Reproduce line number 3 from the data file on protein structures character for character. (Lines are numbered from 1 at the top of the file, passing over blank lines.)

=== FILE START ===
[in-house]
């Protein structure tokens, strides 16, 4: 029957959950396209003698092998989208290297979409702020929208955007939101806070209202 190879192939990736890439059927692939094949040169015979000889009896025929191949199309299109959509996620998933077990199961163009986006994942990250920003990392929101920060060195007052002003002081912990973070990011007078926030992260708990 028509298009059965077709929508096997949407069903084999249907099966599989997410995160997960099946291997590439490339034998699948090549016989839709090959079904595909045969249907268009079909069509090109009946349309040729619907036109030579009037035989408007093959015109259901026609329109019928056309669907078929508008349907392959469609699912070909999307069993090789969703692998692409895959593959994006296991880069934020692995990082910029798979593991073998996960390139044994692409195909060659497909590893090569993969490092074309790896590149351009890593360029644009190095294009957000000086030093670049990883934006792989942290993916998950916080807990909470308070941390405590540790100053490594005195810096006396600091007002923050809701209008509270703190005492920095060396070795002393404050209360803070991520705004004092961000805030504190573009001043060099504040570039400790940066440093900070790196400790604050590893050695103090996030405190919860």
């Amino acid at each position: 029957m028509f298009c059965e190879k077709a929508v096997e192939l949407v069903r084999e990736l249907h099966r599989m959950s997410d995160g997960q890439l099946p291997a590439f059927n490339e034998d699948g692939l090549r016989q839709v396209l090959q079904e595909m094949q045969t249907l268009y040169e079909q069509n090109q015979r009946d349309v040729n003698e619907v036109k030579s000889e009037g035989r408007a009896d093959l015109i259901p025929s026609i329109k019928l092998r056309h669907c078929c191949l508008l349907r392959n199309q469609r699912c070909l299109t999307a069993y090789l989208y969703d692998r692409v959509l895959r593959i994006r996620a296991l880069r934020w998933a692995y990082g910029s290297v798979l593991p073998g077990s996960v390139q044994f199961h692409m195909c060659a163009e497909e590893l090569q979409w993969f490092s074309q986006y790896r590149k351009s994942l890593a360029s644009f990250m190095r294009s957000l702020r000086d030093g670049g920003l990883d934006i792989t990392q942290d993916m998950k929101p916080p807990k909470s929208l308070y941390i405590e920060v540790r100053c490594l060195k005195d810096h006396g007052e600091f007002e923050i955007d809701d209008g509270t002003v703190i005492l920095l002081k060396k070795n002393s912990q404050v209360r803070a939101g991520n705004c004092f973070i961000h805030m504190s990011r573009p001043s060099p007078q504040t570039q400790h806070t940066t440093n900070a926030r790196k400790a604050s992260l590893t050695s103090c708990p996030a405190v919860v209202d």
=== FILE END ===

């Amino acid at each position: 029957m028509f298009c059965e190879k077709a929508v096997e192939l949407v069903r084999e990736l249907h099966r599989m959950s997410d995160g997960q890439l099946p291997a590439f059927n490339e034998d699948g692939l090549r016989q839709v396209l090959q079904e595909m094949q045969t249907l268009y040169e079909q069509n090109q015979r009946d349309v040729n003698e619907v036109k030579s000889e009037g035989r408007a009896d093959l015109i259901p025929s026609i329109k019928l092998r056309h669907c078929c191949l508008l349907r392959n199309q469609r699912c070909l299109t999307a069993y090789l989208y969703d692998r692409v959509l895959r593959i994006r996620a296991l880069r934020w998933a692995y990082g910029s290297v798979l593991p073998g077990s996960v390139q044994f199961h692409m195909c060659a163009e497909e590893l090569q979409w993969f490092s074309q986006y790896r590149k351009s994942l890593a360029s644009f990250m190095r294009s957000l702020r000086d030093g670049g920003l990883d934006i792989t990392q942290d993916m998950k929101p916080p807990k909470s929208l308070y941390i405590e920060v540790r100053c490594l060195k005195d810096h006396g007052e600091f007002e923050i955007d809701d209008g509270t002003v703190i005492l920095l002081k060396k070795n002393s912990q404050v209360r803070a939101g991520n705004c004092f973070i961000h805030m504190s990011r573009p001043s060099p007078q504040t570039q400790h806070t940066t440093n900070a926030r790196k400790a604050s992260l590893t050695s103090c708990p996030a405190v919860v209202d």